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Fixing Social Security


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If fixing Social Security is "easy" as Senator McCain commented at last night's debate, then why is it broken? :rolleyes:

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...why is it broken? :rolleyes:

Because that's the way politics works.

I'm a retirement actuary. Nothing about my comments is intended or should be construed as investment, tax, legal or accounting advice. Occasionally, but not all the time, it might be reasonable to interpret my comments as actuarial or consulting advice.

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Fixing it may be easy, but agreeing on HOW to fix it is not.

You can write a best seller on this one alone. When looking at the system of interrelated parts that will be affected by a simple change strategy or direction, there is always a tendency to communicate 'hot buttons' or 'talking points' that always fail to account for every single part of the system. This, applied over a population of more than one, will certainly lead to disgreements on HOW it should be fixed. One thing is certain, the need to fix it is more evident now than ever. Time to put the politics aside and MOVE ON; a feat that will prove more complex than fixing Social Security.

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Does anyone really know how the"system" really works ?

I hear true and false aboout IOU's.

I hear that the money was and was not borrowed.

What is the real status ?

George D. Burns

Cost Reduction Strategies

Burns and Associates, Inc

www.costreductionstrategies.com(under construction)

www.employeebenefitsstrategies.com(under construction)

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Of course it was borrowed. Every (!) SS surplus has been borrowed by Congress, with no real plan to repay it.

BTW, when the 42nd president said "the budget deficit is zero", he was ignoring the borrowed SS surplus that was used to "balance" the budget.

If "pro" is the opposite of "con", then what is the opposite of Progress?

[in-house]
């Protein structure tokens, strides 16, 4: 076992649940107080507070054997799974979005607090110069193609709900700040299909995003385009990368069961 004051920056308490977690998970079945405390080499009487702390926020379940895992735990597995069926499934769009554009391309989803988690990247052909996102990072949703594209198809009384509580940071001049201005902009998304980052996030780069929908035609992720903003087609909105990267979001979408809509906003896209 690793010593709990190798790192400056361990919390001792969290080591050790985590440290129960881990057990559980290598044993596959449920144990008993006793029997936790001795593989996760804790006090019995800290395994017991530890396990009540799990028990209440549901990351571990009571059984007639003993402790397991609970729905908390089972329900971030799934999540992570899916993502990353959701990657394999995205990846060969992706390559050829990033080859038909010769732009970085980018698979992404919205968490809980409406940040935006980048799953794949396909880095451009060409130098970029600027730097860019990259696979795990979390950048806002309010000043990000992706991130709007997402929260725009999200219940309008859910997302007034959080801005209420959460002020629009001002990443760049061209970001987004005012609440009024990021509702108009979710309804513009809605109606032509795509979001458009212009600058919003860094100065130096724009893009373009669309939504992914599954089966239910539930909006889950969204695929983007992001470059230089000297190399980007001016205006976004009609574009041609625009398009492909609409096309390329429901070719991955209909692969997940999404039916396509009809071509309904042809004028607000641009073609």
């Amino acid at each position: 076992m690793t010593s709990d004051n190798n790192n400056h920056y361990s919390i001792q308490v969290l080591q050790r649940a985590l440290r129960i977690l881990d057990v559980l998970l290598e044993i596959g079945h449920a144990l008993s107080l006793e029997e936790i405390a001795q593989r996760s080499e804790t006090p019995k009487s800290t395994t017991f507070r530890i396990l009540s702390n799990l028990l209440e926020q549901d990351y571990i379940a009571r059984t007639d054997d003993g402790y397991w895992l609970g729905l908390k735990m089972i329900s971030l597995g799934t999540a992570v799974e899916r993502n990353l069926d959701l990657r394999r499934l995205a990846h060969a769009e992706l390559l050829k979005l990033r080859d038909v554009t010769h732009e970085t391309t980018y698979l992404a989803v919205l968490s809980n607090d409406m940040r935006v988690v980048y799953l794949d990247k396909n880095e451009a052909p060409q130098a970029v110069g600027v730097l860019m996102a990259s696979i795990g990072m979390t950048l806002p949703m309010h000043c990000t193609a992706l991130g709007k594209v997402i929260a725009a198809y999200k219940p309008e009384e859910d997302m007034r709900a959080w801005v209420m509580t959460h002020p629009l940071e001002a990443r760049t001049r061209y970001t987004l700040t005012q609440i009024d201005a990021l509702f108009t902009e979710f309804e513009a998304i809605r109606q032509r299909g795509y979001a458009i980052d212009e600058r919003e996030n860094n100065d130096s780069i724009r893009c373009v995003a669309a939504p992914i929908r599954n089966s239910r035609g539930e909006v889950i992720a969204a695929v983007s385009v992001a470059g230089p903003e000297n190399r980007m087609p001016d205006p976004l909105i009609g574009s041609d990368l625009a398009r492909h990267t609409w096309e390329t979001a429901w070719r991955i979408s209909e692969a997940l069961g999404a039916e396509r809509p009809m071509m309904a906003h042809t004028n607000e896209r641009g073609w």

I'm a retirement actuary. Nothing about my comments is intended or should be construed as investment, tax, legal or accounting advice. Occasionally, but not all the time, it might be reasonable to interpret my comments as actuarial or consulting advice.

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Of course it was borrowed. Every (!) SS surplus has been borrowed by Congress, with no real plan to repay it.

In case anyone doesn't know what that means in dollar terms...I happen to have actual fiscal 2003 numbers on my desk:

"the deficit" as reported was $375 billion. But there was an off-budget surplus, mostly from SS, of $161 billion. That means that the on-budget deficit was $536 billion. That means that for regular operations of the federal government, it spent $536 billion more than it took in.

It's unfortunate that these numbers are kind of difficult to find, and unfortunate that the press doesn't report them when the government issues its statements about the deficit.

BTW, when the 42nd president said "the budget deficit is zero", he was ignoring the borrowed SS surplus that was used to "balance" the budget.

I'm not quite sure why you would zero in on that. There were surpluses, even to the point that the operating budget was balanced or at least close to it.

Ed Snyder

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